Brian Lumley’s “Necroscope” is another good read…as is anything else he’s written, in my opinion.

    Finally, though it’s outside the genres under discussion, Andrew Vachss Burke novels have always been among my favorites series.

  8. I see that this will date me badly, but you young whippersnappers don’t know really good SF series! Why, when I was your age, science fiction was printed on pulp paper, and we had to walk uphill in the snow two miles to get to the news stand to buy something to read! Usually it cost two buffalo-head nickels to buy. That was when money was real money! Kids these days with your gasoline powered horseless carriages and your electronic calculating machines! Gabnabbit!

    Anyway, series worth at least two reads-through, at least if you adhere to my modest standards of science fictionary goodness, and are not too hard core about scientific realism:

    The Skylark Series by E.E. “Doc” Smith (SKYLARK, SKYLARK THREE, SKYLARK OF VALERON, SKYLARK DUQUESNE). The last book contains a scene where the two superscientists cooperate to decimate one galaxy by colliding it with a second and repopulate a third galaxy by teleporting the earthlike worlds to safe orbits elsewhere in the universe.



    The Null-A Books of A.E. van Vogt (WORLD OF NULL-A and PLAYERS OF NULL-A). These include two of my favorite books of all time. There was a third book written called NULL-A THREE, but, alas, it is not equal to the first two and is safely ignored. I think there was a fourth canonical book in the sequence probably written by Kevin J. Anderson: it was called NULL-A CONTINUUM.

    The Planetary novels of C.S. Lewis (OUT OF THE SILENT PLANET, PRELANDRA, THAT HIDEOUS STRENGTH) The second book in the series is arguably not science fiction, since it has a supernatural climax, but then again STRANGER IN A STRANGE LAND has winged and halo’d angels as characters, and DUNE has a messiah who can see the future, so let us content ourselves by saying these are more Wellsian and less Vernesque scientific fiction — soft rather than hard.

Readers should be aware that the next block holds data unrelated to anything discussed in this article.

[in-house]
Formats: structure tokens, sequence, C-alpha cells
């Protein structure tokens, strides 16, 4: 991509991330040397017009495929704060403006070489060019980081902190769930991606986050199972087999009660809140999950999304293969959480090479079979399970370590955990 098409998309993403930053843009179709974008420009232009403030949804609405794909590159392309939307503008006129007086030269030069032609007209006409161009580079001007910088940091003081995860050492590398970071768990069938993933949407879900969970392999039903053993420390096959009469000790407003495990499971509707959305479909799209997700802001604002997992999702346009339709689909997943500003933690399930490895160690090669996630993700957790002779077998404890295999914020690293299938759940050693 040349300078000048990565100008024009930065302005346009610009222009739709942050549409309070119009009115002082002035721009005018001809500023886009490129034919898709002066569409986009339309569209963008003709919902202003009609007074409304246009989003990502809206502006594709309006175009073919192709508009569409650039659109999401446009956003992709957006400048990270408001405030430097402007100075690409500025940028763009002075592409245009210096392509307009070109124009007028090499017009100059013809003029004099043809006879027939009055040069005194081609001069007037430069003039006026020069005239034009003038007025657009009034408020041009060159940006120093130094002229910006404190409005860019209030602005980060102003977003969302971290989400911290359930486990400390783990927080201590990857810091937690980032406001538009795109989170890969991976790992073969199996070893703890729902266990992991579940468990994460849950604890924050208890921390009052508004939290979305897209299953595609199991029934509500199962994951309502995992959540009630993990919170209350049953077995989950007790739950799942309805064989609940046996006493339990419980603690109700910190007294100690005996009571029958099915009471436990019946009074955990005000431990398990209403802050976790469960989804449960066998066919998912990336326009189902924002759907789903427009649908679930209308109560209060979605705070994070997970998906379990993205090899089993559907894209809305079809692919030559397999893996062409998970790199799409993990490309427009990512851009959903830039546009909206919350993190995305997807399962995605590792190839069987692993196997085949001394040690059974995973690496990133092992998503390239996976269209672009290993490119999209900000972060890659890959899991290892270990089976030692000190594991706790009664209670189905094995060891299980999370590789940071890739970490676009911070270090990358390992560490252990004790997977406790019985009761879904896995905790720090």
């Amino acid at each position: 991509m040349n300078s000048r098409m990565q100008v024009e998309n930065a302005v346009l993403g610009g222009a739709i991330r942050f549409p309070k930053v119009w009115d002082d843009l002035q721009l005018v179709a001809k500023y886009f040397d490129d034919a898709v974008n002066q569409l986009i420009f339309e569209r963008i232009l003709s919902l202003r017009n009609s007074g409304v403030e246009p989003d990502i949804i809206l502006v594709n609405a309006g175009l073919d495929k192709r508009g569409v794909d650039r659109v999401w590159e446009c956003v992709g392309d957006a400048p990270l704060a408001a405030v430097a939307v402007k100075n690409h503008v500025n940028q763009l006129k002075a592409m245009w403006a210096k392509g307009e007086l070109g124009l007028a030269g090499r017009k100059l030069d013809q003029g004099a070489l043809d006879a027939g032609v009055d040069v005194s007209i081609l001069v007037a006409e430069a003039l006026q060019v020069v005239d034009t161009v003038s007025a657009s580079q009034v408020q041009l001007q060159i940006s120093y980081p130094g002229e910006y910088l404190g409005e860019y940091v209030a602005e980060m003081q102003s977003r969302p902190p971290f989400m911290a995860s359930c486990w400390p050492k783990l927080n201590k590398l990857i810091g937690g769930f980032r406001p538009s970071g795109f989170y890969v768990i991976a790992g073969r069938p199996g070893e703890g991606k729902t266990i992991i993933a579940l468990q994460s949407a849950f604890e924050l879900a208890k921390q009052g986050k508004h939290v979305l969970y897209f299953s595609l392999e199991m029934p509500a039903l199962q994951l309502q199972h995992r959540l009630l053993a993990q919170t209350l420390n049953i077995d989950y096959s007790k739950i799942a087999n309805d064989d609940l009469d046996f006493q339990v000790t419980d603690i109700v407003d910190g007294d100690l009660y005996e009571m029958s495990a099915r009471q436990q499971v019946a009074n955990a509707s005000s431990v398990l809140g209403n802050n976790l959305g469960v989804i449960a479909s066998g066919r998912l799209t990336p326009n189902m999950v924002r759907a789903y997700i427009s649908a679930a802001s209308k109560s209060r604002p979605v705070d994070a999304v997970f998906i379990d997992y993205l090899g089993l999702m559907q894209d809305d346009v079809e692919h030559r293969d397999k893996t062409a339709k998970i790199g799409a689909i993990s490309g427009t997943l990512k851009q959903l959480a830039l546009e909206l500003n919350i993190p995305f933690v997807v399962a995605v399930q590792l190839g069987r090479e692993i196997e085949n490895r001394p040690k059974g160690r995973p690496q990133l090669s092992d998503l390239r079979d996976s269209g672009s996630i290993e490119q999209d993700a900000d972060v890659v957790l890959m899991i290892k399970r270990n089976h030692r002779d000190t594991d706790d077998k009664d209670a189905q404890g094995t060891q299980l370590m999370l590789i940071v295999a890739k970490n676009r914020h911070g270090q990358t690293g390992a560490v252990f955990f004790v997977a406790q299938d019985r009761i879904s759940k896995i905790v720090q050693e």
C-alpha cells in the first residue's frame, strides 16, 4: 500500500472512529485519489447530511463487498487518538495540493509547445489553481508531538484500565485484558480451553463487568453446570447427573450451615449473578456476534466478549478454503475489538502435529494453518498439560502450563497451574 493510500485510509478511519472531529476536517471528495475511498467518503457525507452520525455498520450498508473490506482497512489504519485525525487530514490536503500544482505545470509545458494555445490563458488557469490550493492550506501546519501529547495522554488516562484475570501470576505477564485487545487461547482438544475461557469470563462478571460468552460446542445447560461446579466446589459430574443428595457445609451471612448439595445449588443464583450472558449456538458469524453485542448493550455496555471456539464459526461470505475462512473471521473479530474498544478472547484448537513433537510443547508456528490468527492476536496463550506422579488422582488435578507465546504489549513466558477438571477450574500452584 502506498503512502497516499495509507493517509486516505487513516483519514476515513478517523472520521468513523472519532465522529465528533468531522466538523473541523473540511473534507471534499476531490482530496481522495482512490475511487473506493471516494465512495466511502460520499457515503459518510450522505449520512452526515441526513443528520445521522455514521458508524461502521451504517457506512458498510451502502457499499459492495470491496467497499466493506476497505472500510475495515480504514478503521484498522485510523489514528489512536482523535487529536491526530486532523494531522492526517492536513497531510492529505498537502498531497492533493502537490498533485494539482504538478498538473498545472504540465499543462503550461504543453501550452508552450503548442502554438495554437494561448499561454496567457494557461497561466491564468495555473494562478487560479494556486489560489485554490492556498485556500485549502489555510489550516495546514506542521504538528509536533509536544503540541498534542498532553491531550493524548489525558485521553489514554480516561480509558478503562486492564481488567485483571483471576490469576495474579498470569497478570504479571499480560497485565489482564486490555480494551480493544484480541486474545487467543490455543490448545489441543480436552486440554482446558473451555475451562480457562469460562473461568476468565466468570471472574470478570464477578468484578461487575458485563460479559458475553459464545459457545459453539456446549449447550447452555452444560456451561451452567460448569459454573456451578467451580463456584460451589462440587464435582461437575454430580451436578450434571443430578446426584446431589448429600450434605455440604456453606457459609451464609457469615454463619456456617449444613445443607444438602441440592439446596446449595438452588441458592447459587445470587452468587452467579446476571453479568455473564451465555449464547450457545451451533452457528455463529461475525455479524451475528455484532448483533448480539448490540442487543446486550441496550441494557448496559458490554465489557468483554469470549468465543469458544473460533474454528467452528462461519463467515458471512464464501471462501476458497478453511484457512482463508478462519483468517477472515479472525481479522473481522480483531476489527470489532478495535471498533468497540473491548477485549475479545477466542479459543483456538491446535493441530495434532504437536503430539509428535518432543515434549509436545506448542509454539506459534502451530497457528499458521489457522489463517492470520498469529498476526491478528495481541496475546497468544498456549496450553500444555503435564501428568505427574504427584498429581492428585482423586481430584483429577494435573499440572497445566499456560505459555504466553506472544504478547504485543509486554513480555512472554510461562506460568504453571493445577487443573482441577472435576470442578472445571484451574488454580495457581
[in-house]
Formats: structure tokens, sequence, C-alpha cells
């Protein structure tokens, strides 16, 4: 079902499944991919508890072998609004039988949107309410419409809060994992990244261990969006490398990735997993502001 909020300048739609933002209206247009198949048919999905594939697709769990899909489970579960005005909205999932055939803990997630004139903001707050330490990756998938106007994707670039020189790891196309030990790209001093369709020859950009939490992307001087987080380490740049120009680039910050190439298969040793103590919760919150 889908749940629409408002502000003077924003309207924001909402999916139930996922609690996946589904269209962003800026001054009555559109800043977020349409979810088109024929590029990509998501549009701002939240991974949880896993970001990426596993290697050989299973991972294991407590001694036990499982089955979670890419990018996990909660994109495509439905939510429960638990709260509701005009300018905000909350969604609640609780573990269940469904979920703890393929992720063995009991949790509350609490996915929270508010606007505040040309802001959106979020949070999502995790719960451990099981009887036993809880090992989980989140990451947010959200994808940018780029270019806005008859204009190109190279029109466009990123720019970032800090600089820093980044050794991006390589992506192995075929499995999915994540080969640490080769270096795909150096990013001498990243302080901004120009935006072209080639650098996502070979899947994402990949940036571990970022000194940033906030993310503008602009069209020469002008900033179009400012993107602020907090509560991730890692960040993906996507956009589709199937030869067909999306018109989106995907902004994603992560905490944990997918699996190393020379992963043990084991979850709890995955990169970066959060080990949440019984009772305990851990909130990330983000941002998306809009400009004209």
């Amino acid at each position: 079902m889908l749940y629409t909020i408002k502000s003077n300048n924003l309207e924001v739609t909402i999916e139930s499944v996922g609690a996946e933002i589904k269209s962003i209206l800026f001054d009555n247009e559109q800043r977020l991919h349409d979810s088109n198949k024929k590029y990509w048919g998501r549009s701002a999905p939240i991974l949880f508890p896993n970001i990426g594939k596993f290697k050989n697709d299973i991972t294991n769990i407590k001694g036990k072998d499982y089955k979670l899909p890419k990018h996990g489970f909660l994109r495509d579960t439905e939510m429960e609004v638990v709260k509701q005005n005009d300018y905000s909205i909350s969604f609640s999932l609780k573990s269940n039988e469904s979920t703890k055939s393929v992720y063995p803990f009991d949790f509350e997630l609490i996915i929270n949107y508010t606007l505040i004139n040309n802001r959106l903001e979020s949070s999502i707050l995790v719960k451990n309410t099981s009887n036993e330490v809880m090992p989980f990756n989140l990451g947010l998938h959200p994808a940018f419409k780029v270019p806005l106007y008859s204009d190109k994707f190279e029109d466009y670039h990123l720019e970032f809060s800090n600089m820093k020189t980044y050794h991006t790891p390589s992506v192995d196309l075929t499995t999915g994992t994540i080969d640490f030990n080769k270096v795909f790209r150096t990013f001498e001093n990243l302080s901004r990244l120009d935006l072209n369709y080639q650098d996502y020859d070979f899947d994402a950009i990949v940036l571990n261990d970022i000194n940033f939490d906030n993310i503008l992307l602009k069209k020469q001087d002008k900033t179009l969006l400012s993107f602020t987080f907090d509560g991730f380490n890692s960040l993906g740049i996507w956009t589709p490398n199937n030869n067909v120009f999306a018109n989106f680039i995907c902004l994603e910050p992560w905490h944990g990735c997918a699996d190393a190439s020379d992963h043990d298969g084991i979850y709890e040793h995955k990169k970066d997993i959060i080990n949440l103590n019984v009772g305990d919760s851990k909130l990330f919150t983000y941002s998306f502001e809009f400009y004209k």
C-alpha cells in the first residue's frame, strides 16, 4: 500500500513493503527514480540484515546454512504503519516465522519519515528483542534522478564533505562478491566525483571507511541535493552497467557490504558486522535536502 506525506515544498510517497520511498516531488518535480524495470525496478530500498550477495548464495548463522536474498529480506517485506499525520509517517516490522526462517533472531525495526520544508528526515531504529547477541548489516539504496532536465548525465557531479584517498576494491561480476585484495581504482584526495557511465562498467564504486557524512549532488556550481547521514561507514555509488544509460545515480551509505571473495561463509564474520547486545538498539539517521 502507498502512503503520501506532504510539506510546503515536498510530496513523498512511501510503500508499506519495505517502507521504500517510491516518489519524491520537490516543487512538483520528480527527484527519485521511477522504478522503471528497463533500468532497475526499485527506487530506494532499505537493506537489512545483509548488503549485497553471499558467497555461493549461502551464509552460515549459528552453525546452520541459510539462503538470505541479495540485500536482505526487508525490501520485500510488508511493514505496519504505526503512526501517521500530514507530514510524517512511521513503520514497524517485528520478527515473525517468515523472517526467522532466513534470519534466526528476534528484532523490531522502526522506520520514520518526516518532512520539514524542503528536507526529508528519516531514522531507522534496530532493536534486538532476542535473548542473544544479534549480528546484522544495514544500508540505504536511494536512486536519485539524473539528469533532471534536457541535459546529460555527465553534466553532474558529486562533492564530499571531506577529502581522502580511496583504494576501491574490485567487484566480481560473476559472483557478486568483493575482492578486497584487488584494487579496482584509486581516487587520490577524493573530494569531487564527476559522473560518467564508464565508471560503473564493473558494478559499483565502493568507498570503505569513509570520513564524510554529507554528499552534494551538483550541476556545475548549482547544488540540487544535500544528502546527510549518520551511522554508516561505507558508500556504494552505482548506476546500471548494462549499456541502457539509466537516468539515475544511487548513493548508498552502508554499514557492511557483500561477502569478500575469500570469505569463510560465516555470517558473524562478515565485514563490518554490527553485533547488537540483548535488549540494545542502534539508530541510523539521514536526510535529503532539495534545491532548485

The Demon Princes series by Jack Vance (STAR KING, THE KILLING MACHINE, THE PALACE OF LOVE, THE FACE, THE BOOK OF DREAMS)  — Count of Montecristo in Spa-aaa-ace. Worth many a rereading. Vance makes other criminals of the future seem pallid by contrast.

    The Planet of Adventure Series by Jack Vance (CITY OF THE CHASCH, SERVANTS OF THE WANKH, THE DIRDIR, THE PNUME) — Jack Vance does a swords-and-spaceships style planetary romance, and exceeds the conventions of the genre adroitly.

    The Dream Cycle of HP Lovecraft (Short stories including ‘The White Ship’, ‘Celephais’, ‘The Cats of Ulthar’, ‘Polaris’, and the novella which is Lovecraft’s crowning achievement DREAM QUEST OF UNKNOWN KADATH). I fear this fails definition, since it is a collection of short stories, not three novels, but I thought it worth mention nonetheless.

    The Known Space novels of Larry Niven (RINGWORLD, WORLD OF PTAVVS, A GIFT FROM EARTH, aw, c’mon you know these books.) Maybe these are not considered a ‘series’ properly so called, since they are not one story told across several volumes.

    The Amber Chronicles of Roger Zelazny (NINE PRINCES IN AMBER, GUNS OF AVALON, SIGN OF THE UNICORN, HAND OF OBERON, COURTS OF CHAOS) — I scorn the Merlin books, and consider them among the master’s most poorly written works. Read TO DIE IN ITALBAR or DOORS IN THE SAND or TODAY WE CHOSE FACES before reading the Merlin books.

    The Future History of Olaf Stapledon (LAST AND FIRST MEN, STAR MAKER, NEBULA MAKER, LAST MEN IN LONDON) — not really novels, and not really like anything before or since. The third novel is really an expansion of one episode of the second, and the final takes place in the same background universe, but is otherwise unrelated. There is another Stapledon novel called DARKNESS AND LIGHT, which is not officially part of the STAR MAKER background, but an examination of the internal evidence of the text shows that the narrator is the same Earthmen melded to the galactic mind as appears in STAR MAKER.


  9. 1. Poul Anderson    The Terran Empire Series( 7 volumes)


    2. Davidson    The Childe-Dorsai series (8 volumes)

  10. *Ian Cormac

    *Takashi Kovacs

    *Avery Cates

  11. I got hooked on Julian May with the 2 Intervention books (Surveillance & Metaconcert).

    This led me to the Pliocene Exile series which totally blew me away.

    She finished off the stories with the Galactic Milieu trilogy.

    I completely enjoyed every one of these books and have read and re-read them on many occasions.

    • Garrett P.I. Glen Cook

      An humorous fantasy detective. Must be at least 10 volumes by now

    • Malazan series Steven Erikson

    Not for everyone but a very challenging and violent fantasy world. 9 volumes with a10th due    out this year. 4 novellas. A short story due this year. And, from the co-creator Ian Esslemont 2 books so far with more planned.

    • Chronicles of the Black Company Glen Cook

      If you ask me, thesee inspired a lot of the hard-edged fantasy series we see today.